Horrible couple-conversations from long ago seem to bubble up sometimes. Arguments. Disagreements. Anger. Hurt. It can be helpful to structure an apology in an intentional way.
Apology processes can be integrated into the couple dialog and be very effective. It seems they are not always a one-off fix to heal a past hurt, but need to be revisited many times as one would heal a grazed or skinned knee.
If you graze or take skin off you leg, it takes time, medical care and regular dressing changes to heal. You need to check it every day. Change the dressing. Clean the wound or cut. Apply salve or medical cream. It needs many visits over a long time until it heals. The same seems to be true for healing past hurts. Emotional grazes. Word wounds. Behaviour bruises. Fractured feelings.
Apology processes seem to need to be re-visited many times and over a long time. The deeper the emotional wound, the more care is needed to heal and recover.
One-off efforts might not be enough, especially when trust has been lost. Trust injuries may take many, many, apology process conversations over a long time before the healing is felt.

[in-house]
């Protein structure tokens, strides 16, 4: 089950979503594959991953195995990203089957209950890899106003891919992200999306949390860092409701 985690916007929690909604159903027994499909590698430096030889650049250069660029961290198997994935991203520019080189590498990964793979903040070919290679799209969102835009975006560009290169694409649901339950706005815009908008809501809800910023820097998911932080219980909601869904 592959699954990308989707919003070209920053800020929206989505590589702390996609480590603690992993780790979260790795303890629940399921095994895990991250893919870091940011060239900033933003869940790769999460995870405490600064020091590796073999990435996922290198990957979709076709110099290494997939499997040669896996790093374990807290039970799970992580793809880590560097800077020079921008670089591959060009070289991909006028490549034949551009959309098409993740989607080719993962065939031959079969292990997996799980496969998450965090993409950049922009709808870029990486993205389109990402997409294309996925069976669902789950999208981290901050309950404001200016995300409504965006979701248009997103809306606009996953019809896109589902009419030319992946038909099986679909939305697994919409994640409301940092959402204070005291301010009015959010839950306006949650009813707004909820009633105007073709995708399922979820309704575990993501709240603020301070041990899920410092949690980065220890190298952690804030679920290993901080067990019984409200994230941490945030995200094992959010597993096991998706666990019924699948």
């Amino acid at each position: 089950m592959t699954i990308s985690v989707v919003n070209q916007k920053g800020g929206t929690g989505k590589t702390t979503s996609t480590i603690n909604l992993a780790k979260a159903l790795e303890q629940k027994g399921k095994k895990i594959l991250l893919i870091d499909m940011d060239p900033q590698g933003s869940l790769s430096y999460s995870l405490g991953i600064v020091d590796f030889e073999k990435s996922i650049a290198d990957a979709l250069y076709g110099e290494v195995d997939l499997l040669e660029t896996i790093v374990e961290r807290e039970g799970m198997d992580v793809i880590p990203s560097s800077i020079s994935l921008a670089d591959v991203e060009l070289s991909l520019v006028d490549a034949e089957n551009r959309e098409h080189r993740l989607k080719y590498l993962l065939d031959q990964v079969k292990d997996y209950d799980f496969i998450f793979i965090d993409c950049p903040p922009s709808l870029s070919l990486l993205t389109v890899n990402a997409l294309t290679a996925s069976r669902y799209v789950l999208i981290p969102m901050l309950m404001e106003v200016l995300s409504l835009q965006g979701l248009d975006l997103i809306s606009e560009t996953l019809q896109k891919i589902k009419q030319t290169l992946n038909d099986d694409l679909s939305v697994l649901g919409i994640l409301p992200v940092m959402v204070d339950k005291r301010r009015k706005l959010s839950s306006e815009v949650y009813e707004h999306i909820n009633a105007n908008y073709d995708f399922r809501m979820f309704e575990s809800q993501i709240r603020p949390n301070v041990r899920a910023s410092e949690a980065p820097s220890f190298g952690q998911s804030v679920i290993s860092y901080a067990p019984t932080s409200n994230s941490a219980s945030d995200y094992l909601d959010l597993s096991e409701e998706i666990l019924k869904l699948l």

An apology process can help you address each aspect of the injury, instead of missing stuff. It helps the hurt person to receive a more complete apology. So this can help with healing.
Step1 : Express Regret
I am sorry for …
Step 2: Acknowledge
Name all the ways it has harmed the other person.
Step 3: Accept Responsibility
State how you are responsible, even if it is for one part of the issue.
Step 4: Ask ‘What Can I Do?’
What can I do to make it better?
Step 5: Ask For Forgiveness
Will you forgive me?
The person may not be ready to forgive you at this stage, and that is fine. Asking for their forgiveness is asking them not to hold a grudge.
You are inviting them to let it go.
If they do not accept, do not worry. Perhaps they are not ready yet. Or may never choose to forgive. Forgiving is then up to them.
They are free to choose.
Your role is simply to ask them to forgive you. To make it possible for them to say ‘yes’.
When we do not take full responsibilty for the offense, or we minimize what has happened, the apology may not work.
This can be called a barbed apology. Barbed apologies seem to be unhelpful.
If ‘historical hurts’ and ‘past injuries’ are bubbling up in the relationship, you can book a couple session with me to address these.
You can book a session online here .